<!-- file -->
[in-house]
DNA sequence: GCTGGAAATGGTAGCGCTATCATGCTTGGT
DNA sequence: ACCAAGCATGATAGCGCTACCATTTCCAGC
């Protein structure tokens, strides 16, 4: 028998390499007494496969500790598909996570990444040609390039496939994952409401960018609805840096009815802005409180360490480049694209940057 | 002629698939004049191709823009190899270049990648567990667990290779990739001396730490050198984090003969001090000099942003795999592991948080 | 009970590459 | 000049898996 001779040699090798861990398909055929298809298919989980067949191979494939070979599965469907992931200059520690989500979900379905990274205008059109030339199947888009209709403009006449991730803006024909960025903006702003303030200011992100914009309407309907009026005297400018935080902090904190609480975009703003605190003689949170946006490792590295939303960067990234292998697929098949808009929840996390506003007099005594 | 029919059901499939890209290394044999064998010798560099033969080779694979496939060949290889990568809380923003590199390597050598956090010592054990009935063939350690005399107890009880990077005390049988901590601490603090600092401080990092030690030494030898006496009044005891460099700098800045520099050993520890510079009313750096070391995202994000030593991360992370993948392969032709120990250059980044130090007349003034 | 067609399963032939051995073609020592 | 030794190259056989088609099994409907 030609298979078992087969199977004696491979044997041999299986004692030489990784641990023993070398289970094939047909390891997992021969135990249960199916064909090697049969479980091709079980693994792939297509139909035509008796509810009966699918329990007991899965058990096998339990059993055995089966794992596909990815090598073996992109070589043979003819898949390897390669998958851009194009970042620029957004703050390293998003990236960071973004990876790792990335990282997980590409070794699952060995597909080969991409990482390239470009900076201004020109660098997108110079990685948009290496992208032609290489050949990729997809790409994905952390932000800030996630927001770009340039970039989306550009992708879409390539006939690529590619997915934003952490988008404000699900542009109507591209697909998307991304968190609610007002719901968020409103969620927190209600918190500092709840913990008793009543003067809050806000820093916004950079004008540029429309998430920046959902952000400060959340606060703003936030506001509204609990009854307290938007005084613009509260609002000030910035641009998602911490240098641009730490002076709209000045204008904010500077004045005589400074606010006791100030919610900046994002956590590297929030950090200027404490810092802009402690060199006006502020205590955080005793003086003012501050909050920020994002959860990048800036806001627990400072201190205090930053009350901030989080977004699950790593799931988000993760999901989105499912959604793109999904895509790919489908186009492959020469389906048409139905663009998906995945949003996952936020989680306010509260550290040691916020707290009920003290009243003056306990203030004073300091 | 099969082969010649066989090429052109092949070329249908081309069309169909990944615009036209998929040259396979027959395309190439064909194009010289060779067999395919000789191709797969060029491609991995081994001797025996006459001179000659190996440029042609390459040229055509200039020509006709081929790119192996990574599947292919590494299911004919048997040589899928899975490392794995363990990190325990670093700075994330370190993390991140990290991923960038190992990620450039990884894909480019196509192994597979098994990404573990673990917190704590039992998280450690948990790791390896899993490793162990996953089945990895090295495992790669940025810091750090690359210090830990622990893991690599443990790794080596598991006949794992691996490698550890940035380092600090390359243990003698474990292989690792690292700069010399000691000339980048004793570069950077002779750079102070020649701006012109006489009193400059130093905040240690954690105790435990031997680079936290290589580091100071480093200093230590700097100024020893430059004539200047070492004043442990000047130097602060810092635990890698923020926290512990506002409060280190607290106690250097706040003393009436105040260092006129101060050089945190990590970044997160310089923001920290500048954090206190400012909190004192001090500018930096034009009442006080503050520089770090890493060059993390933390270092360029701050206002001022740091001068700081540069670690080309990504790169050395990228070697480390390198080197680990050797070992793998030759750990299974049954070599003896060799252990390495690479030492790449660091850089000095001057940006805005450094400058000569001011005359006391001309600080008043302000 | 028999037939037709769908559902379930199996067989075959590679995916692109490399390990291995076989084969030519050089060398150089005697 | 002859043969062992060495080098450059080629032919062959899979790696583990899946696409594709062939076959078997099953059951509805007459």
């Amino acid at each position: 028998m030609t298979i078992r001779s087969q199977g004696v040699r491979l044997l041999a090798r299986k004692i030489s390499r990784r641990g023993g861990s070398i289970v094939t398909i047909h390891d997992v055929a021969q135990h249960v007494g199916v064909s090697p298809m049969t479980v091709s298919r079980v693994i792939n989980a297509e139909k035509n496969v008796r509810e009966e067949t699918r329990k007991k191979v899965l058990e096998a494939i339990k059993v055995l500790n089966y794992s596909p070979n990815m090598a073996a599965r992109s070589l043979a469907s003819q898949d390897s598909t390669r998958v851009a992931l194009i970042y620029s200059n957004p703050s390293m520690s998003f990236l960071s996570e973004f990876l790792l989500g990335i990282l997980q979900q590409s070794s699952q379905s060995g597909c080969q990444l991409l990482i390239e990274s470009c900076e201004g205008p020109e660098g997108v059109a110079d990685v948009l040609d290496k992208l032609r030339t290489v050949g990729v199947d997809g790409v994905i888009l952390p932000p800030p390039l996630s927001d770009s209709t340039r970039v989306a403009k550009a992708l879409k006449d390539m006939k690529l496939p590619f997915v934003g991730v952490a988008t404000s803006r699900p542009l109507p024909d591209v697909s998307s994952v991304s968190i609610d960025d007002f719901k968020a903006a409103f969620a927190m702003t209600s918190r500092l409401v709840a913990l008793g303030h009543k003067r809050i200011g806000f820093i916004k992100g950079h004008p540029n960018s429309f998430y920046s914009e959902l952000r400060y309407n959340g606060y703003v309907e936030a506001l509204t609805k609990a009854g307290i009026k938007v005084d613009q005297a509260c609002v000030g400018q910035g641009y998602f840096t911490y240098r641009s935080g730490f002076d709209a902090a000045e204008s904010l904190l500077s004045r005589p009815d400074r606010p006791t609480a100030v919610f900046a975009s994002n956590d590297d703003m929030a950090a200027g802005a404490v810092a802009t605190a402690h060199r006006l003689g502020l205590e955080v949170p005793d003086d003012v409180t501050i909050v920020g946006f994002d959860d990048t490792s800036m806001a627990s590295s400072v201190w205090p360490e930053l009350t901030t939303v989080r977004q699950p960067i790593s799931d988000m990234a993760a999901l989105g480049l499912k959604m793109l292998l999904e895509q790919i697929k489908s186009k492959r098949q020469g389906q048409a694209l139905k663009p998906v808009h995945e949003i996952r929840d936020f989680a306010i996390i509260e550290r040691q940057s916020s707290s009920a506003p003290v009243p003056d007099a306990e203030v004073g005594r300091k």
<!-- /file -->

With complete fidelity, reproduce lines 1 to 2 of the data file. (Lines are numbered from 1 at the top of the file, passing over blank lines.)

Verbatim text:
[in-house]
DNA sequence: GCTGGAAATGGTAGCGCTATCATGCTTGGT